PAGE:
On special occasions, she invites us for Burmese classics like mohinga and panthey khow suey—where coconut milk is replaced with a slow-cooked flavoursome stock—and hinjo, a refreshing broth with water spinach and a punch of sourness.
But even everyday Bengali fare at the Mallik home is permeated with Burmese accents, making any meal we eat there unique. A standard shutki chingri chorchori features the familiar combination of dried shrimp with vegetables like eggplant, pumpkin, potatoes and okra but is redolent of garlic and a refreshing tartness that tones down the spices and beautifully counterpoints the pungency of the dried shutki. The distinctive sour hit is from chukor, a berry that grows in profusion in Myanmar; and which Supriya substitutes with tamarind when it’s not available.
‘Mohinga’ with accompaniments. Photo: Getty Images
Dinner is often a delicious one-pot meal combining fish or meat with vegetables, another echo of the Burmese kitchen, a favourite being chicken and okra cooked with quantities of pounded garlic and chilli, a splash of vinegar lending edginess. The humble salad is brightened up with the infusion of crunch and tartness from roasted chickpea powder, crushed peanuts, a sprinkling of sheem (broad beans) seeds, fistfuls of cilantro, mint and garden lime.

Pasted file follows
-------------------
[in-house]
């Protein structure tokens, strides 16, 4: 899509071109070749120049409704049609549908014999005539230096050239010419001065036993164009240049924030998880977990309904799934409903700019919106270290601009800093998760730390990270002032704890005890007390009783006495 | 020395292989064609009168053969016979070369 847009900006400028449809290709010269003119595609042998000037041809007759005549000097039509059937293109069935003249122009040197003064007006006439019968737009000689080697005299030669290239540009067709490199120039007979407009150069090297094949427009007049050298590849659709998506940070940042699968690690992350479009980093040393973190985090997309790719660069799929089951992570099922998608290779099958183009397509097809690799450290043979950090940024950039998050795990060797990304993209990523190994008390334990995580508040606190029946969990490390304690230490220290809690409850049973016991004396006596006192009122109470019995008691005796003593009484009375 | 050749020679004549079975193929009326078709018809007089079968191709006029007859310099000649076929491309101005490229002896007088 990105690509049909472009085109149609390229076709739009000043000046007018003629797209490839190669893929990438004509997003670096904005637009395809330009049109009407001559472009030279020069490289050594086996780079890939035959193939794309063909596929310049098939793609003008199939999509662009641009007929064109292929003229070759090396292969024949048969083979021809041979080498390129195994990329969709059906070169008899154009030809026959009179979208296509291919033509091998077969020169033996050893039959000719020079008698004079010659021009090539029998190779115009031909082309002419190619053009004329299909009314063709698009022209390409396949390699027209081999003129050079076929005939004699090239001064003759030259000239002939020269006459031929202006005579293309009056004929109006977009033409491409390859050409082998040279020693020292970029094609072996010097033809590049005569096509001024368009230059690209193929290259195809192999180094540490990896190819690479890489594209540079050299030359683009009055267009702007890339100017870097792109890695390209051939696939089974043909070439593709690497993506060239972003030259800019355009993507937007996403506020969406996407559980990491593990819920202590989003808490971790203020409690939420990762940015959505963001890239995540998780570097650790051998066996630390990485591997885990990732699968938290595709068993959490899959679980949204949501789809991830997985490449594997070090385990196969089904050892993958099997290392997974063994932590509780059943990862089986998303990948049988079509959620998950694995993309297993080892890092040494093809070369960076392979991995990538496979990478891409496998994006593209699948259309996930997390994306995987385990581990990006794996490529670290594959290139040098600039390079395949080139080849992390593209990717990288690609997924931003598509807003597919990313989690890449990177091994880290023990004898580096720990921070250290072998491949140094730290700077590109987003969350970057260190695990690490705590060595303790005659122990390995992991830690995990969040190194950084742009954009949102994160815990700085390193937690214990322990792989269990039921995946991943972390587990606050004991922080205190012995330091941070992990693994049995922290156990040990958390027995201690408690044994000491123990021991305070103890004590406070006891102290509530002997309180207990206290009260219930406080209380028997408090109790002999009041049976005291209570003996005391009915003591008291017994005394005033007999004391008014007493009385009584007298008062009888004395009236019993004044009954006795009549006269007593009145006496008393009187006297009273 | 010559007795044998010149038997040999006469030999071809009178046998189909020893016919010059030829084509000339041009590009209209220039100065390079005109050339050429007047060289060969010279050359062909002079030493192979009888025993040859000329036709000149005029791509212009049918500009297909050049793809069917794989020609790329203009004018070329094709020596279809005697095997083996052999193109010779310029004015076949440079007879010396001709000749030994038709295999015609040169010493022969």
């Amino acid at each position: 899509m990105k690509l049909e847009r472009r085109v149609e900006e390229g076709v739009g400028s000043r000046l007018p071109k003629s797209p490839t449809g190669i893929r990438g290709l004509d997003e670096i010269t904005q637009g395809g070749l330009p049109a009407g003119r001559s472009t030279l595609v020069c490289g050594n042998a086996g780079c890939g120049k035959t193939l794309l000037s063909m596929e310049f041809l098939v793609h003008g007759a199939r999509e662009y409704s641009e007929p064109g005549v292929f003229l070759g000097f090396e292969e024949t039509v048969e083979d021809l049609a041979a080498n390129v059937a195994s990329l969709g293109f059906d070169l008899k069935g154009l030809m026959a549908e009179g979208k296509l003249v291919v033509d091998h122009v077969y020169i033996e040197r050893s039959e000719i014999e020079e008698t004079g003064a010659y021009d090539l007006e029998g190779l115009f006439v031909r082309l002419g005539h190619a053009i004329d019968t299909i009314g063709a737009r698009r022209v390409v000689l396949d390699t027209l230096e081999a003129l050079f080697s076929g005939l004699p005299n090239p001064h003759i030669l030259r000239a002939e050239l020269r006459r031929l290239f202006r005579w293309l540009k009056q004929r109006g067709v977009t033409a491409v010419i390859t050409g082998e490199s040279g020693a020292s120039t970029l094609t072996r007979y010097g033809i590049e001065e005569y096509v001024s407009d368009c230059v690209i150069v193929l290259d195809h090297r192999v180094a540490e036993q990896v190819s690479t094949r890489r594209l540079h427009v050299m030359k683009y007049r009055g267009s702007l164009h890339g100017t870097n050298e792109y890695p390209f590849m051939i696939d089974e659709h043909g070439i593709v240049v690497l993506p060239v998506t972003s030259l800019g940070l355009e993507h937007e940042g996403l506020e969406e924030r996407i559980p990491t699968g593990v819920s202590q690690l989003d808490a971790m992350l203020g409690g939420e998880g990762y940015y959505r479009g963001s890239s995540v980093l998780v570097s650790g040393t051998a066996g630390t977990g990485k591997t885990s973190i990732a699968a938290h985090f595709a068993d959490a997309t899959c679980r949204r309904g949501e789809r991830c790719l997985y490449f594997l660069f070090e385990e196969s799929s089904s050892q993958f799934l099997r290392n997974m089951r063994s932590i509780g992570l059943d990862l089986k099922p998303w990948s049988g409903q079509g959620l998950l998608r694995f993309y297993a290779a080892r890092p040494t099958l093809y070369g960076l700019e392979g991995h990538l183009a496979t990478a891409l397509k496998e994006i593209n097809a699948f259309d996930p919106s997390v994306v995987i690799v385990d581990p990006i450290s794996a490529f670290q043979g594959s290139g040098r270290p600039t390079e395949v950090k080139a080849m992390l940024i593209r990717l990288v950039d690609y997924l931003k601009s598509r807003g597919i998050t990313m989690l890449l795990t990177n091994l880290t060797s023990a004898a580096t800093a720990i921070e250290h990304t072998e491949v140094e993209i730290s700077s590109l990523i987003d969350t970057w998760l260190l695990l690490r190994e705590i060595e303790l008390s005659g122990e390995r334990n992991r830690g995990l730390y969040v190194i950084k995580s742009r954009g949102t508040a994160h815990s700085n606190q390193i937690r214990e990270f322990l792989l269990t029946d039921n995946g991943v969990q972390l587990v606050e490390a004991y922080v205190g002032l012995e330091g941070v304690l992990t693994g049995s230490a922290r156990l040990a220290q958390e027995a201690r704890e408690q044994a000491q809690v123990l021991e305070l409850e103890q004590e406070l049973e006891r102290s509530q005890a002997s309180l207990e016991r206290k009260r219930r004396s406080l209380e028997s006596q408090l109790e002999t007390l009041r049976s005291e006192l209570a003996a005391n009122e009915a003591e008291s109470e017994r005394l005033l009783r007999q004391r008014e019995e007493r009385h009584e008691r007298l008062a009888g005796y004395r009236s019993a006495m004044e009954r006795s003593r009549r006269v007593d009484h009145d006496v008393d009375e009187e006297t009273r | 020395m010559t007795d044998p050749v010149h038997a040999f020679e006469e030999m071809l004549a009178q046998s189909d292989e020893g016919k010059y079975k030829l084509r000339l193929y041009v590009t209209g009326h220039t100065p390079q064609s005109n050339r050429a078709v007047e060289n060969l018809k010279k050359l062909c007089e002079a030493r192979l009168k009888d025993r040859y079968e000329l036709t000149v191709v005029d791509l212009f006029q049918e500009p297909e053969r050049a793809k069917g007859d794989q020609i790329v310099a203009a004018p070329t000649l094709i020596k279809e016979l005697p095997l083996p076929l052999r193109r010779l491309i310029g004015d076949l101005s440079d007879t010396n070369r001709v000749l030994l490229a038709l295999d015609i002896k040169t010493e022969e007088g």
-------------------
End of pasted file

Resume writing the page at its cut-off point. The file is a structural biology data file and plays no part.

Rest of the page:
At the centre of the beautiful old dining table where we sit down to eat, there are jars of pickles, typical to a Bengali home. But here the array includes precious treats of balachaung, ngapi and a bottle of red tomato and garlic condiment shot through with pounded dried shrimp.
“My family moved to India in the early 1940s, and I was born some years later. But the Burmese approach to food was ingrained in us,” explains Supriya.
As I dip into a jar guaranteed to deliver an umami punch, Supriya recalls childhood days when balachaung would arrive regularly at their Kolkata home, sent by family members who continued to live in and around Yangon. She remembers the excitement accompanying the arrival and unpacking of the five-tiered lacquer tiffin carrier, each over-sized compartment brimful with balachaung, and one packed tight with fried roe of the Irrawady hilsa. Today, family and friends (including a Burmese monk who makes regular pilgrimages to the famous Mahabodhi monastery in north Kolkata) travelling between the two countries keep her store cupboard stocked with ingredients.